... the fulminations against ‘shit-hole countries’; the gulag archipelago that his adviser Stephen Miller created for undocumented immigrants, in which children were separated from their parents and some women forced to undergo invasive vaginal examinations that reportedly resulted in sterilisation; and, not least, the violent dispersal of a Black Lives Matter ...

‘I’m not racist, but …’

Daniel Trilling, 18 April 2019

Whiteshift: Populism, Immigration and the Future of White Majorities 
by Eric Kaufman.
Allen Lane, 617 pp., £25, October 2018, 978 0 241 31710 5
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National Populism: The Revolt against Liberal Democracy 
by Roger Eatwell and Matthew Goodwin.
Pelican, 384 pp., £9.99, October 2018, 978 0 241 31200 1
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... or tolerated. Eatwell and Goodwin take their moral bearings from the Oxford philosopher David Miller, ‘who has defended the right of states to control their borders and exclude immigrants on the basis of community goals and preferences’. It is impossible, they write, ‘for reasonable people not to be deeply saddened by events such as drownings in the ...

Bristling Ermine

Jeremy Harding: R.W. Johnson, 4 May 2017

Look Back in Laughter: Oxford’s Postwar Golden Age 
by R.W. Johnson.
Threshold, 272 pp., £14.50, May 2015, 978 1 903152 35 5
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How Long Will South Africa Survive? The Looming Crisis 
by R.W. Johnson.
Hurst, 288 pp., £12.99, July 2016, 978 1 84904 723 4
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... pieces for the LRB, as an Oxford scholar whose politics were to the left of the editor’s (Karl Miller favoured the SDP, while Johnson favoured Labour). Nowadays I think he’d still say he was on the left but it isn’t obvious what that would mean, in his case especially. Like many people, he prides himself on describing things as they really are.As the ...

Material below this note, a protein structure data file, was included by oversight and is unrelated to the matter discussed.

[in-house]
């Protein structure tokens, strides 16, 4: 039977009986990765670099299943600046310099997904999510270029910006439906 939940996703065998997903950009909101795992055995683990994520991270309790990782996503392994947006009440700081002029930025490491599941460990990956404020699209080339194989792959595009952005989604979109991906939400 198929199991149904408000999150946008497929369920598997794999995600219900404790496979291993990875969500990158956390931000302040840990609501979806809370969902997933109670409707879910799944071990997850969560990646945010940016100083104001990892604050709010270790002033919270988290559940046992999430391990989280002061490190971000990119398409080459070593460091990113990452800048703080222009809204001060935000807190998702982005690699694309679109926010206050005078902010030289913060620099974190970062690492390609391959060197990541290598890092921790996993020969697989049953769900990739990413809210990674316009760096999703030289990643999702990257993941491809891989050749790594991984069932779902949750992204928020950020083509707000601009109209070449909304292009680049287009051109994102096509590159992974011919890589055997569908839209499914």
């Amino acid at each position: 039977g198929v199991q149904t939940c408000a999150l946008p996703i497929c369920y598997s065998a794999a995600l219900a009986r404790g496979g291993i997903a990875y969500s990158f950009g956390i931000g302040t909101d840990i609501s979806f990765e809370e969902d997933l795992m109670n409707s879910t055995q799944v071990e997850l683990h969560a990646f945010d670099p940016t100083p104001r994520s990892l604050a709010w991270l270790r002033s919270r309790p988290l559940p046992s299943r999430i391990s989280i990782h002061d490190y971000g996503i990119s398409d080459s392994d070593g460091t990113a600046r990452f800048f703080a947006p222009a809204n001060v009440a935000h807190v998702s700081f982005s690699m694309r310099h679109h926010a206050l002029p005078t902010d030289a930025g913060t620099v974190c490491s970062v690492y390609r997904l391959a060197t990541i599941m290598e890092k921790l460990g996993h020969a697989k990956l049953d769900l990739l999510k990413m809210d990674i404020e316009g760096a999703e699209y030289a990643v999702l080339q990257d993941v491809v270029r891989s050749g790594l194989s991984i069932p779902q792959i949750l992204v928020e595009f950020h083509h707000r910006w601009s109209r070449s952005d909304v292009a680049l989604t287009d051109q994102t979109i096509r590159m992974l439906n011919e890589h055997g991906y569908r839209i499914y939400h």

Overindulgence

Ruth Bernard Yeazell: A.S. Byatt, 28 November 2002

A Whistling Woman 
by A.S. Byatt.
Chatto, 422 pp., £16.99, September 2002, 0 7011 7380 7
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... Cambridge to make an unexpected but erotically satisfying marriage to a sceptical cleric named Daniel Orton. But with Stephanie’s abrupt death at the conclusion of Still Life (1985) – she is electrocuted while attempting to rescue a bird that has taken refuge beneath her refrigerator – the series has increasingly taken on the shape of an extended ...

Above the Consulting-Room

John Sturrock, 26 March 1992

Le Séminaire, Vol VIII 
by Jacques Lacan.
Seuil, 464 pp., frs 190, March 1991, 2 02 012502 1
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Le Séminaire, Vol XVII 
by Jacques Lacan.
Seuil, 251 pp., frs 140, March 1991, 2 02 013044 0
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Lacan 
by Malcolm Bowie.
Fontana, 256 pp., £5.99, February 1991, 0 00 686076 1
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Return to Freud: Jacques Lacan’s Dislocation of Psychoanalysis 
by Samuel Weber.
Cambridge, 184 pp., £30, November 1991, 0 521 37410 3
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... was teaching back in 1956? The rumoured reason is that the editor of the series, Jacques-Alain Miller, Lacan’s son-in-law, insists on doing all the editorial work himself and since the publication of the Séminaires is only a part of his global responsibilities as the animateur of a posthumous Lacanism they are appearing at a dismal rate (eight in all ...